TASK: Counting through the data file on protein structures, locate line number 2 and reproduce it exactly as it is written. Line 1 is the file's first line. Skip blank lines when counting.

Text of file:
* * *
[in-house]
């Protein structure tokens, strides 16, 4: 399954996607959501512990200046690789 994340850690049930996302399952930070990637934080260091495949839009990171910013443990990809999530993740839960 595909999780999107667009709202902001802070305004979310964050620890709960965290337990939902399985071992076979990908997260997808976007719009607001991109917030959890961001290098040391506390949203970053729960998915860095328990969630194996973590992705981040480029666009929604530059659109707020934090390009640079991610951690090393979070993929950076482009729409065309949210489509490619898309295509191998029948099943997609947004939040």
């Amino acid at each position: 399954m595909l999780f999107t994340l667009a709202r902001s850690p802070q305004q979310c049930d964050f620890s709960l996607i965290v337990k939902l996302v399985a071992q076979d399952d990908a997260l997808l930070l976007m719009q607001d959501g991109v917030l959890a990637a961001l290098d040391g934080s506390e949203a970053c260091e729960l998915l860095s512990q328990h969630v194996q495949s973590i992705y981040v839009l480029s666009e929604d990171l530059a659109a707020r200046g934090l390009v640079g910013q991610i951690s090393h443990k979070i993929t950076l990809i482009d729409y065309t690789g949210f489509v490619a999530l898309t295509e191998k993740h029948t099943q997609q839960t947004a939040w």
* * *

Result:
């Protein structure tokens, strides 16, 4: 399954996607959501512990200046690789 994340850690049930996302399952930070990637934080260091495949839009990171910013443990990809999530993740839960 595909999780999107667009709202902001802070305004979310964050620890709960965290337990939902399985071992076979990908997260997808976007719009607001991109917030959890961001290098040391506390949203970053729960998915860095328990969630194996973590992705981040480029666009929604530059659109707020934090390009640079991610951690090393979070993929950076482009729409065309949210489509490619898309295509191998029948099943997609947004939040």